Luckily, we didn't have to answer many tough questions about the fate of CUPA. This is because we spend the entire day explaing that we were neither advocates nor critics of modular housing. We'd decorated our table with some posters from a planning class' recent recovery plan for Gentilly, and they included a suggestion that manufactured housing might possibly, maybe, in some cases be an affordable option for some people.
Note to self: never associate oneself with modular housing. People are really freaking militant about it.
Between being inspired by all the great planning work and complaining about the stifling heat, I got a chance to snap a few pictures. Take a look at them by clicking on the image at the top of the post.
I'll be trying to make it to two meetings today: Alfredo Sanches' presentation to residents of planning district 5 and the Gentilly Civic Improvement Association housing committee. Of course they are taking place at exactly the same time, 1-3pm. This makes me strangely annoyed, as though Lakeview and Genitlly were colluding to ensure that I miss out on neighborhood planning breakthroughs. What if there were some revelation of the public will?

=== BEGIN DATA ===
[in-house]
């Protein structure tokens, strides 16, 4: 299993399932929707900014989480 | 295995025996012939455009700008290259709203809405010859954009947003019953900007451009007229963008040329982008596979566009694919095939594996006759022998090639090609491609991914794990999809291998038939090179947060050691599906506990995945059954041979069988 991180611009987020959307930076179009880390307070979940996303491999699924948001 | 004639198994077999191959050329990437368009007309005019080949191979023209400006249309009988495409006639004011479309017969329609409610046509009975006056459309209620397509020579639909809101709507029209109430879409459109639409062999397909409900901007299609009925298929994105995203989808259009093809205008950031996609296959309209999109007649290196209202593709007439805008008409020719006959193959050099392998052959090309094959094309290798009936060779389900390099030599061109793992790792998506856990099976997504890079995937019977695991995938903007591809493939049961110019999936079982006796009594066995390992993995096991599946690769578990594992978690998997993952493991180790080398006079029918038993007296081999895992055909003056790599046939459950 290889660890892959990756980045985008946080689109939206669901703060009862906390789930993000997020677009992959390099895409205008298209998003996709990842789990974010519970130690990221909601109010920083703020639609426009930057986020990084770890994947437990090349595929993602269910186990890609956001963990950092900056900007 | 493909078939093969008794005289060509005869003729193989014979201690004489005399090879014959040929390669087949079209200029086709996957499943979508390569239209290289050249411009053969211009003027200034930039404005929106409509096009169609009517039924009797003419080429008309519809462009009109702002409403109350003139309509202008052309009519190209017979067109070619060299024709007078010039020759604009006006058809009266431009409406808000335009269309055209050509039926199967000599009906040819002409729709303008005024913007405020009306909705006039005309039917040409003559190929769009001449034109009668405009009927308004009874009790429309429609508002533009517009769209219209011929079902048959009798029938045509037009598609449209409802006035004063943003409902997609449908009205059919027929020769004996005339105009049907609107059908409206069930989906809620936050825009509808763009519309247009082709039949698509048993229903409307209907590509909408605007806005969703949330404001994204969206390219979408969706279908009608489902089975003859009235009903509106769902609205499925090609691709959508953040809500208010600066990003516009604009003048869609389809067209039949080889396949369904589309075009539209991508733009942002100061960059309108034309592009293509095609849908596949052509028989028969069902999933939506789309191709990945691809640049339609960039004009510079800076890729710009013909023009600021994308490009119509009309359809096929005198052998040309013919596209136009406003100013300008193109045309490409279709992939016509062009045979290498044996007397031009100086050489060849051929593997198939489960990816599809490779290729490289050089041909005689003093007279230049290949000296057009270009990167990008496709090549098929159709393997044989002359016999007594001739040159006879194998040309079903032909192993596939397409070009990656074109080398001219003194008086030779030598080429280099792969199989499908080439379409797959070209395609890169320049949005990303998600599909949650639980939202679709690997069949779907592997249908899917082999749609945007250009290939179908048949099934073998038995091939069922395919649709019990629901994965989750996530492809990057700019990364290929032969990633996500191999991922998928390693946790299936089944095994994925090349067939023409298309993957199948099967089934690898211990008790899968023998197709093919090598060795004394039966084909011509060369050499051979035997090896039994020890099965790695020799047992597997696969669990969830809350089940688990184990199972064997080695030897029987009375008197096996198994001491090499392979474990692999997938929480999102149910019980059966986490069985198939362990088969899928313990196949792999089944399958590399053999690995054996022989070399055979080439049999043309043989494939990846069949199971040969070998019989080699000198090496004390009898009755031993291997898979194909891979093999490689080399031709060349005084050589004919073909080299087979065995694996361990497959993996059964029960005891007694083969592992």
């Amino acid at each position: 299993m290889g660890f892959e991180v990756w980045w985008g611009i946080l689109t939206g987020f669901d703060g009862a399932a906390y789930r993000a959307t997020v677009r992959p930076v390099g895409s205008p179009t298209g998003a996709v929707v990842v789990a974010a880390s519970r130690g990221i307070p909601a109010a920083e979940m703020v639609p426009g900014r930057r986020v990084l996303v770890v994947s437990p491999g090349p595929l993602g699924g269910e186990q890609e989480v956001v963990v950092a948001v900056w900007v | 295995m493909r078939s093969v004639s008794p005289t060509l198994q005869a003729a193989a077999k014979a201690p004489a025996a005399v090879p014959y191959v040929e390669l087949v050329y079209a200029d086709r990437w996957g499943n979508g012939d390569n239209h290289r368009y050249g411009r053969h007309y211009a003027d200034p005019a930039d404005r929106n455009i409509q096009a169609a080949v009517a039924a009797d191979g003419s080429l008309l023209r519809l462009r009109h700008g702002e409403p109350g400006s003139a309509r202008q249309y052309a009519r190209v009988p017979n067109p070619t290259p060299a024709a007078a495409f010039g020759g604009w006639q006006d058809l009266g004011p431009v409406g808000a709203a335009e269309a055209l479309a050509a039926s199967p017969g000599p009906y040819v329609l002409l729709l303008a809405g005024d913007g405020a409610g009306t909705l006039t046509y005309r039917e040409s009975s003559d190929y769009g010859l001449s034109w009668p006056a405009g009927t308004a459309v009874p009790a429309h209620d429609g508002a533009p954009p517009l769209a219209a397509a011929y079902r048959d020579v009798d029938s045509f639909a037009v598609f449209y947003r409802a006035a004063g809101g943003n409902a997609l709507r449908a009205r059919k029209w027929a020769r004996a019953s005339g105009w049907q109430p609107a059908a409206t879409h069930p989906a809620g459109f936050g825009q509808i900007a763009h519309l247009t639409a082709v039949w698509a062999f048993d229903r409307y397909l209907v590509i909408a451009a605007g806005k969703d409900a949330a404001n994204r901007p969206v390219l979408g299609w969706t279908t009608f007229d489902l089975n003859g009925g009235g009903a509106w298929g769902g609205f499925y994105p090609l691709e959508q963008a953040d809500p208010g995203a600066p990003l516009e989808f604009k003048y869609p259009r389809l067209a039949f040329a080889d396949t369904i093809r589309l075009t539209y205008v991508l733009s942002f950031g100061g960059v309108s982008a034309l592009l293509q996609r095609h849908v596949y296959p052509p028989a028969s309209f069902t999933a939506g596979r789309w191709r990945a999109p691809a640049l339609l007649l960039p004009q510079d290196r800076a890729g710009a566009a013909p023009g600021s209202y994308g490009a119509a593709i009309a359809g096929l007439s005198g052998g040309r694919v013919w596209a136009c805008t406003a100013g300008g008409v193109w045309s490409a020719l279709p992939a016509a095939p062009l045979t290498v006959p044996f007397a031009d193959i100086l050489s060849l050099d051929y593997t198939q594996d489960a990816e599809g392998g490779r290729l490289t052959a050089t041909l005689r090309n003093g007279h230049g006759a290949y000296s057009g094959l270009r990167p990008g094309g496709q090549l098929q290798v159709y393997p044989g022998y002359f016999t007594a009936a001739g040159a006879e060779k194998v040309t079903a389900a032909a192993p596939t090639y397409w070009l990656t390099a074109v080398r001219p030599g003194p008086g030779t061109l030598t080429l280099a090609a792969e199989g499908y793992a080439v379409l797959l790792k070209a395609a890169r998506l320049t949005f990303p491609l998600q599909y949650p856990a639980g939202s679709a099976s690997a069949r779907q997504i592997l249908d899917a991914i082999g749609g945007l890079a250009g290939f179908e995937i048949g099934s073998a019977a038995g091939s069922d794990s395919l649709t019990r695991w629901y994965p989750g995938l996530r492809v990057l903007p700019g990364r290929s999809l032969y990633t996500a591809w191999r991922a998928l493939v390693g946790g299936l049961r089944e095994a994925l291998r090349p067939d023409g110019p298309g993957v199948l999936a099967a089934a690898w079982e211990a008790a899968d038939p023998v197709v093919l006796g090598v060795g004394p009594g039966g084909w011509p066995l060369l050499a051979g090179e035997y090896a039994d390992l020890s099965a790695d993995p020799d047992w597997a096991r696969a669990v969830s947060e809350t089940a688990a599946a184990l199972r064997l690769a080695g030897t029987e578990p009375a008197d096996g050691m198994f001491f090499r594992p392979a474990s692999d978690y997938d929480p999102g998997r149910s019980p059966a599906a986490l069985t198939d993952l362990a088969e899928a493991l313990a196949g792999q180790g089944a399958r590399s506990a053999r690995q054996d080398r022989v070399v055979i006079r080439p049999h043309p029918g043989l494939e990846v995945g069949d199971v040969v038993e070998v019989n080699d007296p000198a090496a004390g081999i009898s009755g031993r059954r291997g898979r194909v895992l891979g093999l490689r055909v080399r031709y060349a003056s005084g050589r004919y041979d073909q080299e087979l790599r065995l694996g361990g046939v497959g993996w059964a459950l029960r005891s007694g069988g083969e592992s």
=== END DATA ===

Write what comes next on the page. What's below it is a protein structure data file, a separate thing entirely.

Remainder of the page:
Or worse… what if I forgot about something I'd promised to do. I've never really bought into the anthropological ideology, but this participant observation stuff is tough. I'm constantly asking myself iterations of the same question: What skews my analysis more? Participating in planning as a concerned citizen of New Orleans, or the artifice of forced neutrality. There's an exhilarating dissonance that comes from flinging myself into this from both sides.
Subtitle: I know you're jealous of all the community meetings I get to go to….
My mother and I saw this make-shift memorial to a building lost. Strangely moving. If anybody can tell me more about this building, I'd be grateful.
CityWorks, Tuesday Night
Eat your heart out ladies! Gentilly Civic Improvement Association, Tuesday night
Let's Play "Count the Documentary Filmmakers"
Neighborhoods' Planning Network, Wednesday Night
Wait! You missed one!
Kathleen Blanco: Concerned yet Confident. LRA meeting. Today.
The City Council's paid planners met with members of the Gentilly Civic Improvement Association and other Gentilly residents today for an all-day meeting at UNO. The Army Corps showed up later in the day to give a report on the status of the new flood gates at the 17th Street, Orleans, and London Avenue canals. In short, Orleans is done, London Avenue should be finished within the month. Who knows about 17th Street. If you live along the London Avenue canal and would be willing to allow the Corps to do soil borings in your back yard so that they can collect accurate data about the soil, please contact them.
Check out Civic Improvement Association's Website for more information or to volunteer to help survey the neighborhood.
Click on the image to see more pictures of the meeting.